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BOE Votes to Eliminate Class Ranking

Following the Pledge of Allegiance and a brief welcome and holiday greetings to guests and students by Board President Michael Pappas, the regular board meeting of the Levittown School District on Wednesday, Dec. 14 was reconvened following a usual executive session.

A lengthy discussion about the district’s class rank policy was held. Assistant Superintendent Debbie Rifkin said, “Colleges use a variety of factors when making admission decisions for students; they look at their GPA, they look at their activity sheets, they look at the level of challenge of the course they’ve taken throughout their high school career, they look at SAT scores, their personal essays and if schools provide ranking information they look at that information as well.”

The Levittown School District currently provides class-ranking information to colleges for its high school students. Ranking is based on weighted GPA of all credit bearing courses a student has taken through 11th grade. The top 10 percent of the class receives a numeric rank (1, 2, 3, etc.) after the top 10 percent and up to the top 50th percent students are ranked by deciles. After the 50th percent, students are ranked by quartile.

Rifkin said the district has been analyzing its own policy on ranking. With a committee, the district has been looking at how other school districts have handled ranking, with and without it; and they have looked at how it is affecting the students.

She said the committee’s first concern is, “We have some excellent students who are squeezed out of the top 10 percent by .01 percent.” She explained how forgetting a single homework assignment could mean the difference for a top performing student to be excluded from the class’s top 10.

Rifkin said the committee’s second concern with keeping class ranking is that “ranking is a comparative number and it’s a student’s relative standing among their classmates.” By not being in the top half of a class, Rifkin said a college may not consider a student for admission. This hurts more students than providing class ranking helps the top half. “Students in the bottom half are really being penalized; we are really doing our kids a disservice,” she said. She said the committee has surveyed 39 school districts and 33 have eliminated class ranking. Guidance chairpersons will however share class ranking privately in a case that a rank is needed for a student to obtain a scholarship or other similar circumstance.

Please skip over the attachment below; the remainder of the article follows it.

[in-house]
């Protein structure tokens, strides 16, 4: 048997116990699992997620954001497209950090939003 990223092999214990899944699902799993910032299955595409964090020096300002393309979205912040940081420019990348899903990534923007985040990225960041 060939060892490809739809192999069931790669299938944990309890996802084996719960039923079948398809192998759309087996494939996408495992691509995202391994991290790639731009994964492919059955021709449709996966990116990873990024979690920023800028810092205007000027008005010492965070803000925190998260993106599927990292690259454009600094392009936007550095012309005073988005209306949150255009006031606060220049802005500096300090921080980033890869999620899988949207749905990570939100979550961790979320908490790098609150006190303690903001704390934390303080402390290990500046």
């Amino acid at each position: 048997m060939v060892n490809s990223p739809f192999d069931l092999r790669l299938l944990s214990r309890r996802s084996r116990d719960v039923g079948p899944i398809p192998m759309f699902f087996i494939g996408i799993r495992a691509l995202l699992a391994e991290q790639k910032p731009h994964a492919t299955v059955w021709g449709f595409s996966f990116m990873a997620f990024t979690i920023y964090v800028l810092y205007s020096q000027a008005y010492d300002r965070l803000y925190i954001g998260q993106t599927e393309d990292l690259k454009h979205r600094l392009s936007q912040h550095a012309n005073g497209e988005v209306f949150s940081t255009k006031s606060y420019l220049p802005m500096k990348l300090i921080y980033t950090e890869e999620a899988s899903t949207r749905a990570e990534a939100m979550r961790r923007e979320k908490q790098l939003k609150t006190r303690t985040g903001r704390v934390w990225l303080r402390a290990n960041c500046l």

Rifkin said the administrators’ recommendation is to phase the ranking elimination in with the current 10th-graders (class of 2014). Superintendent James Grossane recommended phasing the elimination in with the class of 2013, having seen certain instances of students not be selected for college admission because in the specific class rank, the students were in the third quartile with a GPA of 86.

The members asked for the opinions of the student liaisons in attendance, who both agreed they would like to keep class ranking, for the competition and personal satisfaction of a measure of their achievement. They believe class ranking is a motivator, rather than a deterrent.

Grossane said, “We spoke with counselors from Tufts, Emery, UNC and we put profiles out with ranking and without ranking.” He said when they read the profiles, kids who excelled academically were not even considered when paired with their class ranking. He said the admission counselors were surprised to see that one student did not make the admissions based on grades, but admitted it was finally determined by their class rank and not their grades. “It will hurt you more to have a number than to not have a number,” he said.